UN Reports on Murder and Rape in Ivory Coast
Selah Hennessy | London June 10, 2011
United Nations investigators have found evidence that crimes against humanity may have been committed in Ivory Coast both by forces loyal to the West African country's ex-president Laurent Gbagbo and by forces loyal to his opponent and successor, Alassane Ouattara.
Three investigators were sent to Ivory Coast by the United Nations Human Rights Council in May. Their job was to probe alleged attacks against the population since the country’s presidential election last November.
What they found, the panel said Friday, was evidence of possible crimes against humanity having been committed on both sides of the political divide.
They said rape and murder were carried out through generalized and systematic attacks, targeting people based on their assumed political sympathies.
The investigator’s report is set to be discussed at the Human Rights Council next Wednesday and until then they have declined to speak with VOA about its findings.
But they’re not the first to say that forces loyal to Ivory Coast’s current leader, Alassane Ouattara, may have committed major crimes in recent months.
The international rights groups Human Rights Watch and Amnesty International have both accused Ouattara’s followers of targeting suspected supporters of former leader Laurent Gbagbo.
Deputy Director for Africa at Amnesty, Véronique Aubert, says that Ouattara must bring the situation under control. "He's the president and that's why we expect him to issue clear public instructions to security forces to comply with Ivorian law and international human rights law," she said.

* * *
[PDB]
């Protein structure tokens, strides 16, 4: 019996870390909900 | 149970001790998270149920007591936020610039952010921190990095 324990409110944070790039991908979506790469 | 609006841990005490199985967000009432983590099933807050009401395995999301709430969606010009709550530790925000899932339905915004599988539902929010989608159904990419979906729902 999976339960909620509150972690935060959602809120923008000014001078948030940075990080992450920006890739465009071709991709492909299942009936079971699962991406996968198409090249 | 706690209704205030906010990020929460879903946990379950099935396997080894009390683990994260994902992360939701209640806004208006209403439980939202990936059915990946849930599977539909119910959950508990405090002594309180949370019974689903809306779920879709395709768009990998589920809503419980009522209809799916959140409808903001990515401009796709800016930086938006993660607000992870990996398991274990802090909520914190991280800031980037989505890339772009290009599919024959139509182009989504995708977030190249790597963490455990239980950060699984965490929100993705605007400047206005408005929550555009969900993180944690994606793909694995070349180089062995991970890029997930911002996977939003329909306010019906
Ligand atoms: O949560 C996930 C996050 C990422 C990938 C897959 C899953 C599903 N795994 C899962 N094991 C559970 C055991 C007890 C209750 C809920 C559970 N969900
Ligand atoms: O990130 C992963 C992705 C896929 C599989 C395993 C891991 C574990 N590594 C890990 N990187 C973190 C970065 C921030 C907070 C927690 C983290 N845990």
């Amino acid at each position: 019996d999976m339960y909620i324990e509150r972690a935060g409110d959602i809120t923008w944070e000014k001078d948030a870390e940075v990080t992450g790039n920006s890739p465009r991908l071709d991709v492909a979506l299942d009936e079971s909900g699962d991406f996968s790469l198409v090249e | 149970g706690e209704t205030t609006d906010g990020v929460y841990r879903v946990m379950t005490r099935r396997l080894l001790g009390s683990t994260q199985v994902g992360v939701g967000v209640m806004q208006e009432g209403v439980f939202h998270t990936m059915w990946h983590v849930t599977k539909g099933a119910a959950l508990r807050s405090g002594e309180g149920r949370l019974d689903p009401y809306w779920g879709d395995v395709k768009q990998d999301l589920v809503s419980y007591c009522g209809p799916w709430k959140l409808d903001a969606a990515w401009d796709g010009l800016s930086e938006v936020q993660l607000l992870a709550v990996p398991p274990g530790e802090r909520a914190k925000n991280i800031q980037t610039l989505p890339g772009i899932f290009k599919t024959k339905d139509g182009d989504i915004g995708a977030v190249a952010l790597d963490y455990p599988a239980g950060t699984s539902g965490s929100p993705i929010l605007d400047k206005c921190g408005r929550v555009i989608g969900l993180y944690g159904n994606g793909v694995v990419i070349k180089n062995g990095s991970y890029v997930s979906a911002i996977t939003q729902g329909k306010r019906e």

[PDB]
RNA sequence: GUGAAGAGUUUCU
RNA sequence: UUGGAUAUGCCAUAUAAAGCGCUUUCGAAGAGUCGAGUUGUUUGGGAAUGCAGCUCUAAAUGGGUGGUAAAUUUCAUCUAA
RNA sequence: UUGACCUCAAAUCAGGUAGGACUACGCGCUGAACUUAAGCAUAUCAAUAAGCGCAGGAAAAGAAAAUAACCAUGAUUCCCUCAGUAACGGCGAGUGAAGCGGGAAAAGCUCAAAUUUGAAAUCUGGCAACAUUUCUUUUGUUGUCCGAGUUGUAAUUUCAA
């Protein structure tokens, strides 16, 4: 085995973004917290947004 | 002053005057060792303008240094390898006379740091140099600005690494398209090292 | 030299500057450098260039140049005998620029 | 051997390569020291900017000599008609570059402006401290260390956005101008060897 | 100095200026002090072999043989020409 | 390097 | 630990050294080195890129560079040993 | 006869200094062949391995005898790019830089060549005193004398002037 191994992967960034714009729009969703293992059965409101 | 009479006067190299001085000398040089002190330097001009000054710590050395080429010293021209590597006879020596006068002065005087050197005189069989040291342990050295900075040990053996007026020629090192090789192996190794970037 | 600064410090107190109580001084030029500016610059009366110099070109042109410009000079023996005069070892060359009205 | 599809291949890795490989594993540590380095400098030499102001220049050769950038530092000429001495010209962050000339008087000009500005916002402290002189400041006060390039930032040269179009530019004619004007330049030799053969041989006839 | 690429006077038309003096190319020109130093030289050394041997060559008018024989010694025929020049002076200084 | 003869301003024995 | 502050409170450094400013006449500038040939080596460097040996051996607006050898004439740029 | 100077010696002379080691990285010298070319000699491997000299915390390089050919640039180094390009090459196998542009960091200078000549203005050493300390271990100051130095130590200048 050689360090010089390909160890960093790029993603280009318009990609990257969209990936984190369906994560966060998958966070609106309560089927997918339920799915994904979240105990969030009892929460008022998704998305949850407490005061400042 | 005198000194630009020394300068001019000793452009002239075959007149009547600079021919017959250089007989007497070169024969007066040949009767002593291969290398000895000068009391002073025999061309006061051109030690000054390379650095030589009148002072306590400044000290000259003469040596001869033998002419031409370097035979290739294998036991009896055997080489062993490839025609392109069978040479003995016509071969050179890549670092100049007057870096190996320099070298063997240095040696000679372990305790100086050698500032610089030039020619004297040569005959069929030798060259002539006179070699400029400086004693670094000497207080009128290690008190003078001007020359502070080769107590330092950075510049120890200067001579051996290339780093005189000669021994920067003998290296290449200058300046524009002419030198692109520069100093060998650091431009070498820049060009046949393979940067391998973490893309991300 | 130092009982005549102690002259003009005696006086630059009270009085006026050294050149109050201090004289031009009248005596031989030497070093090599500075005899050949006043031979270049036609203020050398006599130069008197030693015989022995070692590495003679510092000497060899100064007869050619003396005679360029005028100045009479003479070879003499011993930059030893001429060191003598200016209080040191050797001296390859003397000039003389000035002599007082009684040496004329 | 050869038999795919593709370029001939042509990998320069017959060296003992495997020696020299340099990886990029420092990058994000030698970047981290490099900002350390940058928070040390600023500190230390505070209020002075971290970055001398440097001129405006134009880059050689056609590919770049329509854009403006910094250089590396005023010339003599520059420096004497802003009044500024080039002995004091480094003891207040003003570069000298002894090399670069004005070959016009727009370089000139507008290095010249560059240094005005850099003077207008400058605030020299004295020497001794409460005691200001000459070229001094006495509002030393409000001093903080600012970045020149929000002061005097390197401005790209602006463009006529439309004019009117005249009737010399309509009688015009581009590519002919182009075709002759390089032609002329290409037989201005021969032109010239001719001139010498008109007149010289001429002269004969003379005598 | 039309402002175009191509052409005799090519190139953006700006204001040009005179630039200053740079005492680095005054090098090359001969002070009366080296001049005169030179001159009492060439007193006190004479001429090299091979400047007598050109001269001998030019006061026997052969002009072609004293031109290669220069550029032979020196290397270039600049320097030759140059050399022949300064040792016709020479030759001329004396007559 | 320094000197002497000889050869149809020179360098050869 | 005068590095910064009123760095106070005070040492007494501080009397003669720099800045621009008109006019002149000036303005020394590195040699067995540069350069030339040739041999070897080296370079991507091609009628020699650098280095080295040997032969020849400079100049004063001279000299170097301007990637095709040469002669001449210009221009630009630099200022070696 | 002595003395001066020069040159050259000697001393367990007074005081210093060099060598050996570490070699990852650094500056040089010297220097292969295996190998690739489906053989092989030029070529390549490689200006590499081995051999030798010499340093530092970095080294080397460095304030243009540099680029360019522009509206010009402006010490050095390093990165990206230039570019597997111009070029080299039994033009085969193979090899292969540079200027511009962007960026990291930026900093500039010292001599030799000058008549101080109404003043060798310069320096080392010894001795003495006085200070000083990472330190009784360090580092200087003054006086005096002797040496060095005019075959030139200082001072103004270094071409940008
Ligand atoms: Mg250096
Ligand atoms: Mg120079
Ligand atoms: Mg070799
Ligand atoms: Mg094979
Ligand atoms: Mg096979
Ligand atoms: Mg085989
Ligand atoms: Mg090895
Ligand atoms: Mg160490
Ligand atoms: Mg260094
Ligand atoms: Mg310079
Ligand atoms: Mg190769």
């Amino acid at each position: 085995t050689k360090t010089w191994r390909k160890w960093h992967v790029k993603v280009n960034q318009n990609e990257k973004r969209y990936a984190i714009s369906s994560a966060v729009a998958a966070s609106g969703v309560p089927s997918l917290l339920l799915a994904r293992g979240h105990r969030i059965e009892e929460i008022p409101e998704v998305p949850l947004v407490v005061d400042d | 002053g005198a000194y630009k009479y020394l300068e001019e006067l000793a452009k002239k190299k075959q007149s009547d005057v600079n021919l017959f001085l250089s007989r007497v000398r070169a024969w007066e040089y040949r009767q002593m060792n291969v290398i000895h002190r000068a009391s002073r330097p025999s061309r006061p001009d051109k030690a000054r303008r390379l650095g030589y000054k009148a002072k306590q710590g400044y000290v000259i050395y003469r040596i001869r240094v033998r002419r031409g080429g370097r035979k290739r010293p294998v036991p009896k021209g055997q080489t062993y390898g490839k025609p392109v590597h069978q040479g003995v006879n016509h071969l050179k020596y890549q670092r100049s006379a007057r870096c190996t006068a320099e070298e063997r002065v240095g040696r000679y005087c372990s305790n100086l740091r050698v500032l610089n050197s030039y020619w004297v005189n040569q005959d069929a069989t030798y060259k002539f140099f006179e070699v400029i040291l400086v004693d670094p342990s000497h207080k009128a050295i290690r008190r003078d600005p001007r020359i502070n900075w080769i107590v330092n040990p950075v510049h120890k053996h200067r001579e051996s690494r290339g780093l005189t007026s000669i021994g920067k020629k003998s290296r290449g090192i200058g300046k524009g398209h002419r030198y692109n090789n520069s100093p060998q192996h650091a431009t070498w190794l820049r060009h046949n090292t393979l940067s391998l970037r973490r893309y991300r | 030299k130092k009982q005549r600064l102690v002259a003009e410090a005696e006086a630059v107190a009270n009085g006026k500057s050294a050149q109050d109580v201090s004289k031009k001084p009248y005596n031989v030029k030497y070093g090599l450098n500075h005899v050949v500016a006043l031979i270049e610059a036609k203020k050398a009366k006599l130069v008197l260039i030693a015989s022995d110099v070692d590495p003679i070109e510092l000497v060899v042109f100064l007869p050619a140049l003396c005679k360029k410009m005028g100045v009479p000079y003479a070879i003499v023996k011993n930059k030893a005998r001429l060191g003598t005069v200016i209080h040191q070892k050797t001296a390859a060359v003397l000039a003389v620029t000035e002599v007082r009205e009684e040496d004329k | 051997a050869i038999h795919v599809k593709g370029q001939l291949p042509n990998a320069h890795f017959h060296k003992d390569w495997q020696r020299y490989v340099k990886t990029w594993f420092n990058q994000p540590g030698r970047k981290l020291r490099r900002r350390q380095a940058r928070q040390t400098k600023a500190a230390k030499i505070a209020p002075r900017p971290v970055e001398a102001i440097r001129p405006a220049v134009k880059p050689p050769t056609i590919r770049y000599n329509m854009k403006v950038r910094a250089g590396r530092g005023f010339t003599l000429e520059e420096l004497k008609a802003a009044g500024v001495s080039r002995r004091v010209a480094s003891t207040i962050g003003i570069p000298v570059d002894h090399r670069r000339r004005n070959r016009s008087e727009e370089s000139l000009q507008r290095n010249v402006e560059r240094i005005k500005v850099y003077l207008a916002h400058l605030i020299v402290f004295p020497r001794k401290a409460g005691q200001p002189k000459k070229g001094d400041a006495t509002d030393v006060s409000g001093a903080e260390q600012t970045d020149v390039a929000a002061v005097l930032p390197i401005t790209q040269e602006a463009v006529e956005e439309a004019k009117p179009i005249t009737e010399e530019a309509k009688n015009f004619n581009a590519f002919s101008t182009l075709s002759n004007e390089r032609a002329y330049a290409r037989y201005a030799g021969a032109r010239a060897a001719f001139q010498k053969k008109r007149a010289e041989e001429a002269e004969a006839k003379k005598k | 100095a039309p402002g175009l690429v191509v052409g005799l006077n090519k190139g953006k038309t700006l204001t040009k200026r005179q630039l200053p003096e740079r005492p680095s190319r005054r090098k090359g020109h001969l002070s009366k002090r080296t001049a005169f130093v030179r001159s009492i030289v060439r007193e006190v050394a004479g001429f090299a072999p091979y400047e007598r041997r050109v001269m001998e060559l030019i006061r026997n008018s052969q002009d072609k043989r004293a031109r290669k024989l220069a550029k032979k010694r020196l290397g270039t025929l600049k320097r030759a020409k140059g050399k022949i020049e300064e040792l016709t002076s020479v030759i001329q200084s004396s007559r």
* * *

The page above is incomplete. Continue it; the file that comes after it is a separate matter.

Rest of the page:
On Thursday the U.N. mission in Ivory Coast accused Ouattara’s supporters of carrying out attacks in the south and west in areas where there is known support for Gbagbo.
The U.N. human rights officer in Ivory Coast, Guillaume Ngefa demanded an immediate and impartial investigation into the attacks.
When Ouattara was sworn in last month he vowed to end the violence in Ivory Coast and to investigate alleged atrocities.
Christian Kramer, research assistant for the LSE IDEAS Africa Program at the London School of Economics, says Ouattara is in a difficult situation because he came to power by relying on a number of armed gangs and rebel groups that he did not have control over.
"Now he has to wrestle the control back from these rebel forces because these groups, these armed gangs and to some extent mercenaries, are now coming back to him and saying 'we helped you into power and now we would like you to show some gratitude for that,'" said Kramer.
Kramer says now as president, Ouattara is responsible for the country’s security and must take charge.
And he says the U.N. report is part of an important process that may lead to reconciliation. "We're now actually looking at a country that is finding itself willing to make a new start. So the reports that are coming out of the big cities all over the country in Ivory Coast are saying people are back on the market, people are finding their way back into their lives. So it can even be argued that the UN report, as damning as it may seem at the first look, at the same time it's a major component and a very important component of bringing the country back into peace and restarting the social and economic and political life of the country," he added.
The U.N. investigators said Friday that they were unable to put a precise figure on the death toll since November’s disputed election. But they estimate that around 3,000 people have been killed.
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